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Archive for the ‘Enrollment Agent’ Category

Restricting Enrollment Agents

February 10th, 2012 Comments off

Once someone has an Enrollment Agent certificate, that person can enroll for a certificate and generate a smart card on behalf of anyone in the organization, including all domain admins. The resulting smart card could then be used to log on to the network and impersonate the real user. Because of the powerful capability of the Enrollment Agent certificate, it is strongly recommended that your organization maintain very strong security policies for these certificates.

Permitting an enrollment agent to enroll only a certain type of certificate to a certain group of users was not possible before Windows 2008. In Windows Server 2003 Enterprise Edition the enterprise CA does not provide any configurable means to control enrollment agents except by enforcing the application policy extension of the enrollment agent certificate, which verifies that the credentials grant the ability to enroll on behalf of other users, including the domain admins.

In Windows Server 2008 the PKI architecture of an enterprise has the possibility to restrict enrollment agents so that enrollment is only possible for a certain certificate template and a certain group of users. By providing a technical possibility to limit the scope of enrollment agents, an enterprise can is given a better tool to control the delegation of trust and the risk associated with granting that trust.

On a Windows Server 2008 Enterprise-based certification authority (CA), the restricted enrollment agent features allow an enrollment agent to be used for one or many certificate templates. For each certificate template, you can choose which users or security groups the enrollment agent can enroll on behalf of.

Note: The feature cannot constrain an enrollment agent based on a certain Active Directory organizational unit (OU) or container; you must use security groups instead. The restricted enrollment agent is not available on a Windows Server® 2008 Standard-based CA.

By using the Certificate Services snap-in, you can create a permissions list for each enrollment agent to configure which users or security groups an enrollment agent can enroll on behalf of for each certificate template.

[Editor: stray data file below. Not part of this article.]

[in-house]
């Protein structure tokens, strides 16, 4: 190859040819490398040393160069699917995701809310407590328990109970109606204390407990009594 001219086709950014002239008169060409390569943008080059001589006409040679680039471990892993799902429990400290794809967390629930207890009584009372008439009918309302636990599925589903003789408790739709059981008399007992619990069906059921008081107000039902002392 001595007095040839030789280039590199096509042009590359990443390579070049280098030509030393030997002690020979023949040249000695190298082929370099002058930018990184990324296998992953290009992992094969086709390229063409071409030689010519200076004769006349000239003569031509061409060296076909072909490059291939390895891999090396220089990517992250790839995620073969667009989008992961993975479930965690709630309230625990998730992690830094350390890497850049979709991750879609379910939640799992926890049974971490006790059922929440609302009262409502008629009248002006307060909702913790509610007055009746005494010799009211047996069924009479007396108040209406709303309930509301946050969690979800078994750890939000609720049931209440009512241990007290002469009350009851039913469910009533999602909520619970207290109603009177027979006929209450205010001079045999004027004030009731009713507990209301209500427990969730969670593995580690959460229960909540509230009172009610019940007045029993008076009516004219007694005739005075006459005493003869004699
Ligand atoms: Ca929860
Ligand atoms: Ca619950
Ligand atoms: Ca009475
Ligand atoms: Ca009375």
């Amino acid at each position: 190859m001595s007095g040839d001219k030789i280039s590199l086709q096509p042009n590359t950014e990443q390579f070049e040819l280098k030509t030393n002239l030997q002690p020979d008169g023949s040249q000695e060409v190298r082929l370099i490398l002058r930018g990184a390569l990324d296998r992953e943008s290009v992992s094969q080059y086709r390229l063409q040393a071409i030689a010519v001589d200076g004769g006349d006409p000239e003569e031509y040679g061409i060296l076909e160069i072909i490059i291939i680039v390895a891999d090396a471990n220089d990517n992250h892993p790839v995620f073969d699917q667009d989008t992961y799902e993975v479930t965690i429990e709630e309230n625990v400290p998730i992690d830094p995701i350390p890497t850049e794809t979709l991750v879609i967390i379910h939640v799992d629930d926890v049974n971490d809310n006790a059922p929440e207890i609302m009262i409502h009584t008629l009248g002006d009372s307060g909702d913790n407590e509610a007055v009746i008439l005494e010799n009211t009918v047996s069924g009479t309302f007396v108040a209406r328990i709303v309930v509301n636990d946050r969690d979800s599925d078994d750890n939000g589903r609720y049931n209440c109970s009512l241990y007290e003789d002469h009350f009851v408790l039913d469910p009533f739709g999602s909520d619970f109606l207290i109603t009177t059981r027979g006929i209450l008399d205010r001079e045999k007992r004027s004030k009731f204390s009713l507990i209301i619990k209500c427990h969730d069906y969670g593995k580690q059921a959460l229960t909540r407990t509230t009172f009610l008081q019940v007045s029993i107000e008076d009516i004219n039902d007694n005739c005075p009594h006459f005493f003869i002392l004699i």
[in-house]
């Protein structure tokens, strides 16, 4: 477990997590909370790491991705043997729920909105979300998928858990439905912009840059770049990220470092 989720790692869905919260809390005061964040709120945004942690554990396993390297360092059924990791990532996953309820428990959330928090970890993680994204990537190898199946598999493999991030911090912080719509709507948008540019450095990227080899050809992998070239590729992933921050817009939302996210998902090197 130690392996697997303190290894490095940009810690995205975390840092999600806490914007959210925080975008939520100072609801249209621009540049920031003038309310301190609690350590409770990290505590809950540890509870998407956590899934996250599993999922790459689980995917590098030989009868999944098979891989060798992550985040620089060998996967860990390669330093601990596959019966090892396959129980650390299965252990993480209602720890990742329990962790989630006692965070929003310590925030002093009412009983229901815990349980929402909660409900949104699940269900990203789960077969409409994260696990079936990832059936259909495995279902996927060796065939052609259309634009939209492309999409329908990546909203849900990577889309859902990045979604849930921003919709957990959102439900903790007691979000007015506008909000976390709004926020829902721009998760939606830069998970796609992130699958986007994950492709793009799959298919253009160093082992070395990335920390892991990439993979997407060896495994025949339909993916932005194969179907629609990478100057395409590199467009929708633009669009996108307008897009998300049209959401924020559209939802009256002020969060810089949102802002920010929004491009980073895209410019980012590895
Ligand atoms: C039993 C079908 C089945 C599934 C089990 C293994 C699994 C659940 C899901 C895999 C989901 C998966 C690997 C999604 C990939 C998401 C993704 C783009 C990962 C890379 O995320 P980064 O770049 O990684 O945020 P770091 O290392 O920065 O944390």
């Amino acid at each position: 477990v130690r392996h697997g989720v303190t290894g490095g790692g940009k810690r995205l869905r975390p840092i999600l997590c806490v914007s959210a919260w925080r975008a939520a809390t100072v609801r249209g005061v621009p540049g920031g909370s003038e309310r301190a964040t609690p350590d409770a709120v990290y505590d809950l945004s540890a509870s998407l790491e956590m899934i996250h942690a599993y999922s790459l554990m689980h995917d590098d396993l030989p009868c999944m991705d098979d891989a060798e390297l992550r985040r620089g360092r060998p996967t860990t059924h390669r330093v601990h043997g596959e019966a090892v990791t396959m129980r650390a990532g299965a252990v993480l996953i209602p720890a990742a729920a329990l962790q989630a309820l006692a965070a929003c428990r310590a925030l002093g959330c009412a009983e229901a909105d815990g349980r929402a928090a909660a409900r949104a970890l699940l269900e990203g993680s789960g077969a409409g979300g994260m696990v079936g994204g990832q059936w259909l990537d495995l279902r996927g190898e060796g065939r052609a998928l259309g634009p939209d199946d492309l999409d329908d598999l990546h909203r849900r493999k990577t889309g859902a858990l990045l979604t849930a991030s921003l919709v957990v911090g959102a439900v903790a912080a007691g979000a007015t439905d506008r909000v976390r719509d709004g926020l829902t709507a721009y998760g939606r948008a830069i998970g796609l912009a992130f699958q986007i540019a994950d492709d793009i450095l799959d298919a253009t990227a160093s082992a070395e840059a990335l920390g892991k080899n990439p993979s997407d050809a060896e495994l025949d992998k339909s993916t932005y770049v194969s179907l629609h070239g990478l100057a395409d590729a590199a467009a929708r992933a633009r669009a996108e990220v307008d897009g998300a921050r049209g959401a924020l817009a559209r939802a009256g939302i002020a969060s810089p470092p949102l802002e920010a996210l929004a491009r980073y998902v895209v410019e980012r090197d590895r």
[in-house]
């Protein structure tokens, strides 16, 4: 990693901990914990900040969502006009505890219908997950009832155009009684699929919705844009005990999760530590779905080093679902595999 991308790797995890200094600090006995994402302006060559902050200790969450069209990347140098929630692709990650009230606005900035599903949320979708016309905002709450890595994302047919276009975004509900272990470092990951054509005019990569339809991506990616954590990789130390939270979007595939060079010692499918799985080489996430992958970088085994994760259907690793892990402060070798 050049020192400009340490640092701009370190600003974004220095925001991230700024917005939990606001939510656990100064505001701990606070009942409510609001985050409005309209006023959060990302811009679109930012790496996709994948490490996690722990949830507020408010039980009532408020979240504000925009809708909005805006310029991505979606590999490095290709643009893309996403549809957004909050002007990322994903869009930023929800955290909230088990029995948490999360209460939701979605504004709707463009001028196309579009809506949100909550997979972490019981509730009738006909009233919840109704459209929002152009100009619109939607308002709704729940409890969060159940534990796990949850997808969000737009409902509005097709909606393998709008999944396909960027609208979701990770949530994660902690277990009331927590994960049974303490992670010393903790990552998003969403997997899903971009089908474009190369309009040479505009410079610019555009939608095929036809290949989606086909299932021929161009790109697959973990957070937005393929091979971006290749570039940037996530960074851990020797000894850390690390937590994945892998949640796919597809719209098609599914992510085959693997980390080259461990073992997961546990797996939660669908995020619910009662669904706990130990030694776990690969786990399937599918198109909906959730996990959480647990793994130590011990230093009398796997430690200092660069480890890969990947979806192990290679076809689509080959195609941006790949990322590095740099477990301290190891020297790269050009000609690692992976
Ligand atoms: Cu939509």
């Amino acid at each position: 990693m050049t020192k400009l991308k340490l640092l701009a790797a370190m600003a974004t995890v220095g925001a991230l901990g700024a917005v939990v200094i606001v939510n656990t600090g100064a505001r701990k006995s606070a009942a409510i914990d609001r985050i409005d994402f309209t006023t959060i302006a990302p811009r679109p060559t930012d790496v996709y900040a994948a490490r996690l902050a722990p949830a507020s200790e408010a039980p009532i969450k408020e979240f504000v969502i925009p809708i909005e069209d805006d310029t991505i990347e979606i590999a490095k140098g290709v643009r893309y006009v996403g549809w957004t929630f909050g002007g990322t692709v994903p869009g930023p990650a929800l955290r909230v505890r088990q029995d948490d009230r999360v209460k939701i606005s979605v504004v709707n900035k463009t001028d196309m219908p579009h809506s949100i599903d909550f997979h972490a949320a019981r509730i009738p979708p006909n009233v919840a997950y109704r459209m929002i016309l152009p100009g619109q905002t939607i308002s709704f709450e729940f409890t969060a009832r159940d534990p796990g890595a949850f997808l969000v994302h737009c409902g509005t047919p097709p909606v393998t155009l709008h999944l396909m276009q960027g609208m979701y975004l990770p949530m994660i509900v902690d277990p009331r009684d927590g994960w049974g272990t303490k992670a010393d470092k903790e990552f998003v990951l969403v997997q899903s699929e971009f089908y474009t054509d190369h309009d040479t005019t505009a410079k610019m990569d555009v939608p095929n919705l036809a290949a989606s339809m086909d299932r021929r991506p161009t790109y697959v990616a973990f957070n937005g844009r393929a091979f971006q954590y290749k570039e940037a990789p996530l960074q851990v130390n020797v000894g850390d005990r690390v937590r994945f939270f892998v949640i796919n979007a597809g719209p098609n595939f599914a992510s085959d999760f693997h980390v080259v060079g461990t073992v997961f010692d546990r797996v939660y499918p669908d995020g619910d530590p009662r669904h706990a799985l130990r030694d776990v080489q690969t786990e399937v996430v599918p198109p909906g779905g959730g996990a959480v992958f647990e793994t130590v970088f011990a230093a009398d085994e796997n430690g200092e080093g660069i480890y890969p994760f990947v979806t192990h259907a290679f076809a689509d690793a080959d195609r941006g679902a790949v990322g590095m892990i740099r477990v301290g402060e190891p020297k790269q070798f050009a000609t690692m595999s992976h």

Enroll for a smart card certificate on behalf of other users

February 7th, 2012 Comments off

To enroll for a smart card certificate on behalf of someone, the user must have an enrollment agent certificate. The smart card enrollment agent can create smart cards on behalf of any user, including an enterprise administrator.

Follow the steps below to create an enrollment agent trusted to enroll for a smart card certificate on behalf of other users:

Create an Enrollment Agent enabled Smart Card Certificate Template:

  1. Open the Certificate Template Management console
  2. Right click the Smartcard User or Smartcard Logon template and choose Duplicate Template
    Note: If you are using a Windows 2008 CA or above you will be prompted to select the minimum CA for your new template. Select the 2003 Enterprise option.
  3. Provide a name for the smart card template and set the validity period that you desire for the environment
  4. On Request Handling tab, do the following
    • Select Signature and smartcard logon under Purpose
    • Under CSPs, select the CSP that should be used for your smart cards
  5. On Issuance Requirements tab, do the following
    • Select The number of authorized signatures: and set it to 1
    • Under Policy type required in signature, select Application Policy
    • Under Application Policy select Certificate request Agent
  6. On the Security tab, make sure the user or group that is designated as enrollment agent has Read and Enroll permissions on the template
  7. Click Apply and then OK.
  8. Close Certificate Templates console
  9. In the Certificate Authority snap-in, right click Certificate Templates folder and select New
  10. Select “Certificate Template to Issue”
  11. Select the new template and click Ok

Specify/adjust the permissions of the Enrollment Agents and publish the Enrollment Agent certifiacte template:

  1. Open the Certificate Template Management console
  2. Right-click the EnrollmentAgent template, and then click Properties
  3. On the Security tab, make sure the user or group designated as an enrollment agent has Read and Enroll permissions on the template, and then click OK
  4. In the Certificate Authority snap-in, right click Certificate Templates folder and select New